One question that comes up for nearly every estate plan involving a couple is when should a testamentary trust start.
While it may be obvious, it is worth clarifying that a testamentary trust only starts when somebody has died. After all, the phrase ‘testamentary trust’ is just fancy lawyer speak for a trust that is established in a will. In fact, I don’t know why they aren’t simply called ‘will trusts’. Perhaps the name was invented back when lawyers used to charge by the letter? (Now don’t get me started on how lawyers charge – that’s a topic for another post!). And while it is possible to create a trust during a person’s lifetime to receive an inheritance, that’s also a topic for another day. In the interests of keeping things simple, I will refer to testamentary trusts as TTs.
If you want to find out more about using testamentary trusts, check out my other posts:
Let’s get down to the critical question: Should the TT commence on the death of the first spouse, or after they have both died?
As always, there are no fixed rules about this, however, the following guidelines explain some of the factors to consider when determining when the TT should start.
TT should commence only after both spouses have died where:
- Majority of assets are held as joint tenants or in superannuation i.e. there are few estate assets on the death of the first spouse
- No grandchildren or minors in the family i.e. there is no benefit in accessing excepted trust income treatment
- Neither spouse is in a high-risk occupation and does not require the asset protection advantages
- No need to restrict the surviving spouse’s control over the inheritance e.g. the surviving spouse can have autonomy over the inheritance and there is no need to ‘rule from the grave’ due to blended family or other trust issues
- The intention is to establish multiple TTs after they have both passed away, and the surviving spouse wants simplicity without managing multiple TTs during their lifetime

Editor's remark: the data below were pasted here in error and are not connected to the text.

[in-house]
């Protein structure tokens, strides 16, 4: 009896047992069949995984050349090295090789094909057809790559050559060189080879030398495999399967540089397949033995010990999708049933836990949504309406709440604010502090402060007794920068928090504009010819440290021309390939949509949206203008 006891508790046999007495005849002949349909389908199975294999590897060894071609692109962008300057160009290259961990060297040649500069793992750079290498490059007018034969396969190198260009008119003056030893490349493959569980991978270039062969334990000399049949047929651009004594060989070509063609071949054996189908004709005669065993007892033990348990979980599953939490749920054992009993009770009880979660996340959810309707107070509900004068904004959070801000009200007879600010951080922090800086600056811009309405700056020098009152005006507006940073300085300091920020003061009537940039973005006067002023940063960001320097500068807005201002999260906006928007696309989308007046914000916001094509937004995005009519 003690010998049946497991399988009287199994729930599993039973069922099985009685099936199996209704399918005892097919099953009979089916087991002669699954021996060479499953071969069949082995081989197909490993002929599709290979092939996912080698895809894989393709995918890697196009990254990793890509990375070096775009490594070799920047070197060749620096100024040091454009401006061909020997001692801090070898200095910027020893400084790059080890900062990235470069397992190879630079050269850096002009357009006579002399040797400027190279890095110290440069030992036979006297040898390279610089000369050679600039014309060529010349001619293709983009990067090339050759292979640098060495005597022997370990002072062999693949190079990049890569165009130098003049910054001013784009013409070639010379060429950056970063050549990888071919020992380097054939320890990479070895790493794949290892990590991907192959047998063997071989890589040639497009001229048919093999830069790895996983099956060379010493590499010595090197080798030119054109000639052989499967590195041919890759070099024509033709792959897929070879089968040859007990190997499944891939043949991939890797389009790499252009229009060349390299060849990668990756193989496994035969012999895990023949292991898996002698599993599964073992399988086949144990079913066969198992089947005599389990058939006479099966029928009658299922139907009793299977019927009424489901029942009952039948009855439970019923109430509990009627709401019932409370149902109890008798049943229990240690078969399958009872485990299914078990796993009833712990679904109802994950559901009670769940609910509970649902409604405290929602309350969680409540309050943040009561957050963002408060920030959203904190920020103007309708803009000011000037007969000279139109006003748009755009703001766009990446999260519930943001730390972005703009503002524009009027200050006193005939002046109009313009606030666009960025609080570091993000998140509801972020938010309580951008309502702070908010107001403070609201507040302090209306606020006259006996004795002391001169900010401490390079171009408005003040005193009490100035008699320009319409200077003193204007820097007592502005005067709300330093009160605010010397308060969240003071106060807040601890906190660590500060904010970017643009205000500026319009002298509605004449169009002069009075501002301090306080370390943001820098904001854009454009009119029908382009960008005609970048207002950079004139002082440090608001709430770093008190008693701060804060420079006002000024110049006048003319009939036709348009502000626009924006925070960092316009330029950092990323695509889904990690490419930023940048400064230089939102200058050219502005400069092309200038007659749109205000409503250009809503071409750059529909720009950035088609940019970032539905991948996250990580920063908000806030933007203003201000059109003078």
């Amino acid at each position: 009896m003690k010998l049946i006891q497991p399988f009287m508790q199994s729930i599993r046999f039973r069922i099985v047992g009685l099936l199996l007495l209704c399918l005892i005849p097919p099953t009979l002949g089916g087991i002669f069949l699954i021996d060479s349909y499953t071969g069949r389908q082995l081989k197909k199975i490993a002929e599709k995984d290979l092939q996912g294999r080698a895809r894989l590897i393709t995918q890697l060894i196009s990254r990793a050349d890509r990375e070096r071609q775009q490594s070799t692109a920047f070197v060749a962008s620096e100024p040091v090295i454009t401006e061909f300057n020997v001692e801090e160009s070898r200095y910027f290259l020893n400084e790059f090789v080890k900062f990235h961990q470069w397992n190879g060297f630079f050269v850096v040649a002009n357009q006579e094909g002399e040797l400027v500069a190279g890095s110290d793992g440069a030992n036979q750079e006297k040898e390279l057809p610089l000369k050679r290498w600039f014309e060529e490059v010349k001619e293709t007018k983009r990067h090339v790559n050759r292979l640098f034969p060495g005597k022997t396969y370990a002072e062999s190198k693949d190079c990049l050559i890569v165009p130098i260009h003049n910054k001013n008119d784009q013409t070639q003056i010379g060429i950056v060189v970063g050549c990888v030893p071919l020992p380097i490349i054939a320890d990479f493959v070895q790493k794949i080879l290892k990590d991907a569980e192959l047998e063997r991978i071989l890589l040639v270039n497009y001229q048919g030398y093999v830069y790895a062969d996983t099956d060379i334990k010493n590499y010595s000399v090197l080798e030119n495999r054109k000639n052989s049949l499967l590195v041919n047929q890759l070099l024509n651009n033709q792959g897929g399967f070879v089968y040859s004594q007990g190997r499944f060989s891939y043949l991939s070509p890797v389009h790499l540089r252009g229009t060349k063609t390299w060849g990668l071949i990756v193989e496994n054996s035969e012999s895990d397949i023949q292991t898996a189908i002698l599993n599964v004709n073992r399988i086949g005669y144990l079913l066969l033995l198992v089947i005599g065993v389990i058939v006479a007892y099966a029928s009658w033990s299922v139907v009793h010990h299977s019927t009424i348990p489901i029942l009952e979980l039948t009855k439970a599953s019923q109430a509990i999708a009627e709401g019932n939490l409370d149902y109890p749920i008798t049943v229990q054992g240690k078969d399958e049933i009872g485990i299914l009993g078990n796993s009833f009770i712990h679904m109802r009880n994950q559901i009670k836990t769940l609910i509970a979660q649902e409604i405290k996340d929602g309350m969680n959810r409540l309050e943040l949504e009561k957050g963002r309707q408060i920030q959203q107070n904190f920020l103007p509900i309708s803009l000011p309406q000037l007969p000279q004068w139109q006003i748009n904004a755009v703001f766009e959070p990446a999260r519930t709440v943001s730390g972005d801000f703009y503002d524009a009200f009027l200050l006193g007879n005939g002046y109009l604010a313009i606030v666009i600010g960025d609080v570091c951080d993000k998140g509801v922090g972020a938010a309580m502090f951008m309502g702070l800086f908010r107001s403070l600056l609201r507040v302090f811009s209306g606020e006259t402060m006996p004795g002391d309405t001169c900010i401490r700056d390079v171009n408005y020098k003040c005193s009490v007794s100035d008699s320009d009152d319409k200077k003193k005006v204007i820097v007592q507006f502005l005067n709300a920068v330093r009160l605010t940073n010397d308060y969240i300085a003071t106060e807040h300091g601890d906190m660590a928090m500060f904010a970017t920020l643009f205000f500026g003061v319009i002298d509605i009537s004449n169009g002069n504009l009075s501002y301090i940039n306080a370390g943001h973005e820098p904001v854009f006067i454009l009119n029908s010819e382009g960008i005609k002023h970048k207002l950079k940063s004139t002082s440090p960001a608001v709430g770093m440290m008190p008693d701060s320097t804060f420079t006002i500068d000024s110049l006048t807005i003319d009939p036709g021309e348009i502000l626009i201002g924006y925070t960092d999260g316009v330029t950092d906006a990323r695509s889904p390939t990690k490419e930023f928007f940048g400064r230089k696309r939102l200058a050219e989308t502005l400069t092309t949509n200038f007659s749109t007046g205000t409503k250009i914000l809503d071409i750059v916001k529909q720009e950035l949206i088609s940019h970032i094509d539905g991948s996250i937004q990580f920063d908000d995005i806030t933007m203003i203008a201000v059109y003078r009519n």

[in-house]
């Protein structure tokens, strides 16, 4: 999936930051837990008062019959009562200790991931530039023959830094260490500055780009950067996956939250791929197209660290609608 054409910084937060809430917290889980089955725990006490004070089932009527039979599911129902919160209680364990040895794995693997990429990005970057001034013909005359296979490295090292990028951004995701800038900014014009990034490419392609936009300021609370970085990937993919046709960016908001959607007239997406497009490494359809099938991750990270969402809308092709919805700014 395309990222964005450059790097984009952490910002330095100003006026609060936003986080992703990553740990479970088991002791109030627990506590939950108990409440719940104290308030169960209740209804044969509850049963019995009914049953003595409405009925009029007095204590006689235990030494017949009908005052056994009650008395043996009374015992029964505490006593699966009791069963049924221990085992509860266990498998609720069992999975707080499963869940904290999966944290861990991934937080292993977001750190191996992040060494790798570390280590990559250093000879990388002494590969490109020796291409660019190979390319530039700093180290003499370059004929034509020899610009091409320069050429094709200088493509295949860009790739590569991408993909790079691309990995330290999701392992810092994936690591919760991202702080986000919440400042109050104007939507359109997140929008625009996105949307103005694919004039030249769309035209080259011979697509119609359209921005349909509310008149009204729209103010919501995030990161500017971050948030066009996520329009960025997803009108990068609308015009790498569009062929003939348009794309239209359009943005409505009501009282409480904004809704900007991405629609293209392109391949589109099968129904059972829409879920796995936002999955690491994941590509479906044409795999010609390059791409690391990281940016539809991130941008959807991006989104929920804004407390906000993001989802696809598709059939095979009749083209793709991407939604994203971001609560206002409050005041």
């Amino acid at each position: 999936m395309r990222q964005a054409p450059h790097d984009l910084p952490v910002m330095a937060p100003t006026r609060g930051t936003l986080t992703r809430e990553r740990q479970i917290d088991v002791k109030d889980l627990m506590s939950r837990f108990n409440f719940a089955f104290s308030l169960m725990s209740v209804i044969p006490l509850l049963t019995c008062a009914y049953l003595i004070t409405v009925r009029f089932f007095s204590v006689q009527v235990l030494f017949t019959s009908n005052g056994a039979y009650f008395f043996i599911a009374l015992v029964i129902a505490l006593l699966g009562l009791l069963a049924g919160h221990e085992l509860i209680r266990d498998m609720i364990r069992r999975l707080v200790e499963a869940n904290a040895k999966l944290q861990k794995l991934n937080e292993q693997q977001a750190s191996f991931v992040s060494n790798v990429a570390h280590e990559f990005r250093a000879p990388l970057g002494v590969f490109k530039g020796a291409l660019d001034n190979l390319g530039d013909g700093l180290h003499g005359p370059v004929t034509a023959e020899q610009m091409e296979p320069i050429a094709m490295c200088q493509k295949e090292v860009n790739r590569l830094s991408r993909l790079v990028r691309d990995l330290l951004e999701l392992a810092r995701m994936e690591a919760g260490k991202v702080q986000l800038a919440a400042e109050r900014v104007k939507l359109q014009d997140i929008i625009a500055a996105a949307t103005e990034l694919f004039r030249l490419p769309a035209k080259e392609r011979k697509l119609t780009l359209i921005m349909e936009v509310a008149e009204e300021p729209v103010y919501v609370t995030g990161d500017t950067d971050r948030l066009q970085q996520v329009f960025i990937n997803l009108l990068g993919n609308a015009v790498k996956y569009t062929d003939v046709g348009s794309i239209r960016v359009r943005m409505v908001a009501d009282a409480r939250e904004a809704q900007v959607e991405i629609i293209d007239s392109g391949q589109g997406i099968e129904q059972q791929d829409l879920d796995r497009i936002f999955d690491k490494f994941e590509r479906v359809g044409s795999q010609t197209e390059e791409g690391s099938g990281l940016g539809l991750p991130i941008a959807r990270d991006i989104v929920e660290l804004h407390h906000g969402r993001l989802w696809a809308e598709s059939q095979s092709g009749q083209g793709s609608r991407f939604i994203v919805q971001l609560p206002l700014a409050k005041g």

TT should commence on the death of the first spouse where:
- If clients are a young couple with minor children
- If an older couple with adult children, TT should come into operation in the first instance where:
- Significant assets will pass into the TT on the death of the first spouse
- There are grandchildren where it would be useful to stream excepted trust income too from the TT
- Asset protection is important to the surviving spouse e.g. the surviving spouse is in a high-risk occupation
- They don’t want the assets to ultimately pass under the surviving spouse’s will e.g. there are a blended family or other trust related issues
Finally, if the TT comes into operation on the death of the first spouse, it is prudent for the surviving spouse to revisit their estate plan and make any necessary changes to their own will to factor in the change of circumstances. The main changes would include updating financial control roles and diverting their assets into the TT which has now been established.
However, if both spouses die in quick succession or the survivor does not prioritise the review of their will (which is often the case given the significant life-changing event), it is common for the wills to include a clause avoiding duplication of the TTs and allowing the assets of the last surviving spouse to pass into the TT established on the death of the first spouse.